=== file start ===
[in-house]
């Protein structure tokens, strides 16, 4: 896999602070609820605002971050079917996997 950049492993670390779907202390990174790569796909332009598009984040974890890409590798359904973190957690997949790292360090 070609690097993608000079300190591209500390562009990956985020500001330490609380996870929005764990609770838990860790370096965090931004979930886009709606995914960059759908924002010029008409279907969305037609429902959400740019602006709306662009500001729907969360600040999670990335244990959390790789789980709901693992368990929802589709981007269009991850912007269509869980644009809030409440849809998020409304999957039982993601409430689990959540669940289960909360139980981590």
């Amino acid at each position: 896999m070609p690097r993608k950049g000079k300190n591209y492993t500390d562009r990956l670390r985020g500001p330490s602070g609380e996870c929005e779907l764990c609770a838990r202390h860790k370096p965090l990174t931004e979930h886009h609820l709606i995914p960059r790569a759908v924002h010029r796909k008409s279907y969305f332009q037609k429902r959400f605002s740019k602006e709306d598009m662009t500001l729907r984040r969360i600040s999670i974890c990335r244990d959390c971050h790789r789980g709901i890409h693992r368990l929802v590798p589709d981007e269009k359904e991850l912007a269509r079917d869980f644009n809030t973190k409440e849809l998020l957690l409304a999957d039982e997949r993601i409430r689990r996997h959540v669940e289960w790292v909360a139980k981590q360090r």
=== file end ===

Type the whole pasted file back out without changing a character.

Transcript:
[in-house]
């Protein structure tokens, strides 16, 4: 896999602070609820605002971050079917996997 950049492993670390779907202390990174790569796909332009598009984040974890890409590798359904973190957690997949790292360090 070609690097993608000079300190591209500390562009990956985020500001330490609380996870929005764990609770838990860790370096965090931004979930886009709606995914960059759908924002010029008409279907969305037609429902959400740019602006709306662009500001729907969360600040999670990335244990959390790789789980709901693992368990929802589709981007269009991850912007269509869980644009809030409440849809998020409304999957039982993601409430689990959540669940289960909360139980981590």
């Amino acid at each position: 896999m070609p690097r993608k950049g000079k300190n591209y492993t500390d562009r990956l670390r985020g500001p330490s602070g609380e996870c929005e779907l764990c609770a838990r202390h860790k370096p965090l990174t931004e979930h886009h609820l709606i995914p960059r790569a759908v924002h010029r796909k008409s279907y969305f332009q037609k429902r959400f605002s740019k602006e709306d598009m662009t500001l729907r984040r969360i600040s999670i974890c990335r244990d959390c971050h790789r789980g709901i890409h693992r368990l929802v590798p589709d981007e269009k359904e991850l912007a269509r079917d869980f644009n809030t973190k409440e849809l998020l957690l409304a999957d039982e997949r993601i409430r689990r996997h959540v669940e289960w790292v909360a139980k981590q360090r």